The first stop in a chicken’s digestive process is the crop, a pouch at the base of the neck that temporarily stores whatever the chicken has eaten. From there, food moves into the proventriculus (the chicken’s stomach), where acid and enzymes break it down for digestion. Crop impaction occurs when the crop gets jam-packed full to the point that its muscles cannot contract to move food along. Crop impaction in chickens is also called impacted crop or crop binding.
Signs of Crop Impaction
Along with an enlarged firm-feeling crop, signs of crop impaction include lethargy, loss of appetite, increased thirst, fewer and smaller droppings, tossing the head from side to side, and breathing with the mouth open.
The swollen crop prevents nutrition from getting through, eventually starving the bird to death. Or the crop can swell so large it cuts off the windpipe, suffocating the bird.
A chicken that is losing weight yet has a full crop that feels hard when you press it with your fingers likely is suffering from crop impaction. To verify your suspicion, isolate the chicken from feed overnight. In the morning a normal (not impacted) crop should be empty.
Causes of Crop Impaction
Impaction typically occurs when tough fibers wrap together to form a mass too large to move beyond the crop. It may happen when chickens have access to long pieces of cut grass, or when birds free-range where forage consists of tall grass and other tough, fibrous vegetation. Mow pasture often enough to keep plants tender and succulent.
A crop may become packed with bedding if nutritious rations are not available, causing the bird to be hungry enough to eat inappropriate matter. Hay bale twine, string from feed sacks, and plastic strips shredded from feed sacks are other potential causes of impaction. Even consumed feathers can cause impaction.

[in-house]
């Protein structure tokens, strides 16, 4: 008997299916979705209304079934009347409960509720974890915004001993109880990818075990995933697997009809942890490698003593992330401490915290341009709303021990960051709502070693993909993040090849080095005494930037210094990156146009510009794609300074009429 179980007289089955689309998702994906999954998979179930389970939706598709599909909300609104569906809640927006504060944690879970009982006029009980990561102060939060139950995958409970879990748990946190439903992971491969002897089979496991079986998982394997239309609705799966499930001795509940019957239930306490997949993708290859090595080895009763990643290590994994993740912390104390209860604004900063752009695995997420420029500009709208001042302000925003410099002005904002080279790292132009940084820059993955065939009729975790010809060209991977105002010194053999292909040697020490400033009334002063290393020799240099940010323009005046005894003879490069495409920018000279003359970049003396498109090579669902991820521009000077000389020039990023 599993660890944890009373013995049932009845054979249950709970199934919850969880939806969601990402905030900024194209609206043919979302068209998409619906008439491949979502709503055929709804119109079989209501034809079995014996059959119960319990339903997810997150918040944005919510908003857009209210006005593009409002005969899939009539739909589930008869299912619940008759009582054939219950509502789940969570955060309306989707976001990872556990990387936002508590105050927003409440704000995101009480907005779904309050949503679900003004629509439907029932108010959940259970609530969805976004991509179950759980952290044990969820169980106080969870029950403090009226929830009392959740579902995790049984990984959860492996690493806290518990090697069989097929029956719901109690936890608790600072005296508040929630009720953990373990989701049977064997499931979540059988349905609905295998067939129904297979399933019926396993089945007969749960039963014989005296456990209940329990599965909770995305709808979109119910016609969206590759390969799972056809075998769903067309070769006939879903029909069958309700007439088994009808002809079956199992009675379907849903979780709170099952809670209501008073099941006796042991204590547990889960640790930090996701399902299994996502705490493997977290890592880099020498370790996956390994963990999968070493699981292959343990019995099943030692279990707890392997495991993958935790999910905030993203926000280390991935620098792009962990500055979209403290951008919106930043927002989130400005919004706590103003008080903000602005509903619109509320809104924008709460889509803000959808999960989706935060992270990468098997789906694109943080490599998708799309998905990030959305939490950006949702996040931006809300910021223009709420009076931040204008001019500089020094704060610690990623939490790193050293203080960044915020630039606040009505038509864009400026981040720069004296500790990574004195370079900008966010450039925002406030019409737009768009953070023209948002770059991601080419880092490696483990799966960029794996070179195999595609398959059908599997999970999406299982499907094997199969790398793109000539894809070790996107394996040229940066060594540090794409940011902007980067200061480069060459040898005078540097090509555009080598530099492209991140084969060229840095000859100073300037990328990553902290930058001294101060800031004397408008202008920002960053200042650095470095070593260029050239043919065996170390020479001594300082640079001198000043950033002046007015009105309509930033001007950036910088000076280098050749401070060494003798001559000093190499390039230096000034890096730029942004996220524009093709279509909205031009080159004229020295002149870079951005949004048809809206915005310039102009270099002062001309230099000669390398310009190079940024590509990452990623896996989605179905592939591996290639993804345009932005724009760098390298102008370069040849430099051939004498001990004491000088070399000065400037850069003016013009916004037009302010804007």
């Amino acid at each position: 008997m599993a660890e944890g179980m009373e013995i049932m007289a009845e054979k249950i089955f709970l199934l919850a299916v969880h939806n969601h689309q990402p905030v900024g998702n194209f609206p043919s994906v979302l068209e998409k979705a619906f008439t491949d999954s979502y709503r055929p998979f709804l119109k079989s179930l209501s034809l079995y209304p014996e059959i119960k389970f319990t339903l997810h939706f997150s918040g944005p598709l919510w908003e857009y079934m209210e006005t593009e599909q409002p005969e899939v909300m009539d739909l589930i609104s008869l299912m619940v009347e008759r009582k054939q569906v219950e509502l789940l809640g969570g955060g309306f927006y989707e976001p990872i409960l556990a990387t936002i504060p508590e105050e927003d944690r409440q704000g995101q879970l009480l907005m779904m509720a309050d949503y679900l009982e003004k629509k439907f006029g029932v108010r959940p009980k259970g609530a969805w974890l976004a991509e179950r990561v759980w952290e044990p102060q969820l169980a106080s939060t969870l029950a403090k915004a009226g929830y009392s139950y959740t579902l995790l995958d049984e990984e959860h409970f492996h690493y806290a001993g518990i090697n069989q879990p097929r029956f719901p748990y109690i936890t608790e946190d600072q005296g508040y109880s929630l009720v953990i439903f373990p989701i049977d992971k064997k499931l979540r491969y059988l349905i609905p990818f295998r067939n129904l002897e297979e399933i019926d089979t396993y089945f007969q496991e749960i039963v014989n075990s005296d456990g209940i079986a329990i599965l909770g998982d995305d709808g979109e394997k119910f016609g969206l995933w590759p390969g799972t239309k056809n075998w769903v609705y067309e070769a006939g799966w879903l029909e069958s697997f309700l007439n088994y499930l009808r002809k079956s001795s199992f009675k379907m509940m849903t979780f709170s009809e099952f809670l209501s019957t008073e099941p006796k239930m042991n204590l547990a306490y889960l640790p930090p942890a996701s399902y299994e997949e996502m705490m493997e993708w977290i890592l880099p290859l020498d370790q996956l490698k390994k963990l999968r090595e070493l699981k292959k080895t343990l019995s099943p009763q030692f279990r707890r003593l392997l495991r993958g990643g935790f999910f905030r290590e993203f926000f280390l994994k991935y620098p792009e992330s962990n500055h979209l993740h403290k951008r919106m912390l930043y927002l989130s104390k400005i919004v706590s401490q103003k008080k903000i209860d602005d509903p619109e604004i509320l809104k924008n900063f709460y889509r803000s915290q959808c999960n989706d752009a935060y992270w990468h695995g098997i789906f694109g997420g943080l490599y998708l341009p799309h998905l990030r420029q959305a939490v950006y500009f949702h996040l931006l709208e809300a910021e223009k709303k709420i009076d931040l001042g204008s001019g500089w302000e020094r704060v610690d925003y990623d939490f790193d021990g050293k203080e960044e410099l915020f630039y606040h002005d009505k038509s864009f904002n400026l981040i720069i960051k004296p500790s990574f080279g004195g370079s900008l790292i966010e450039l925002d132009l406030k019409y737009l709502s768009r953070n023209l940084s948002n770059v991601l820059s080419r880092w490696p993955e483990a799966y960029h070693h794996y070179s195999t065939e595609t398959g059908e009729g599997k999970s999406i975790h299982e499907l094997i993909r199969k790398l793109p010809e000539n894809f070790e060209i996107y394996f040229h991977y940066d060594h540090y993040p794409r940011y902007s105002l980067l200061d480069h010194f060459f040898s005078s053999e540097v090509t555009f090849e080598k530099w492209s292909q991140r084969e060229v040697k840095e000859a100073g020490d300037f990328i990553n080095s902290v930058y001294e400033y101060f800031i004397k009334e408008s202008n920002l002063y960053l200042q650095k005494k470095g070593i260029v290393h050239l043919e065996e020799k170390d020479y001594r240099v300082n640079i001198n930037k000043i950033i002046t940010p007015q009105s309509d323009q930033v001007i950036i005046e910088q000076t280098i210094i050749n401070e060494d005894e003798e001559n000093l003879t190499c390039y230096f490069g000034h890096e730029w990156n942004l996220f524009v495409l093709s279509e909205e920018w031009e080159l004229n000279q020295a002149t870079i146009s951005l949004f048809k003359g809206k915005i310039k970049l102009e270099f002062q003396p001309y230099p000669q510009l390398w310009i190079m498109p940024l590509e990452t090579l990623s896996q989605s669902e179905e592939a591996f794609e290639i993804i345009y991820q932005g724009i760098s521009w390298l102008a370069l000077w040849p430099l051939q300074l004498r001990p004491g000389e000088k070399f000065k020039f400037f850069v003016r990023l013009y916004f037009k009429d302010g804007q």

Impaction may also occur when feed is withheld prior to deworming, causing chickens to gobble down too much afterward. When the chicken takes a drink, the dry feed swells in the crop. Offering a moistened ration after deworming will prevent hard, dry feed from jamming up in the crop. Any illness, especially Marek’s disease, that interferes with the crop’s muscle contractions can also result in impaction.
Treating Crop Impaction
Once you have verified that the crop is impacted, you can sometimes relieve the congestion by gently massaging the crop. To soften the crop’s contents, let the chicken swallow a few drops of warm water or vegetable oil, then gently massage. Repeat as necessary. If that doesn’t work, a vet can surgically remove the fibrous mass from the crop.
But before jumping to the conclusion that your chicken’s crop is impacted, just because the crop seems swollen, first ascertain that the bird has not recently eaten. A normal crop will be empty between two and four hours after the last time a chicken eats.
And that’s today’s news from the Cackle Coop.
Gail Damerow is the author of Storey’s Guide to Raising Chickens, source of the above illustration.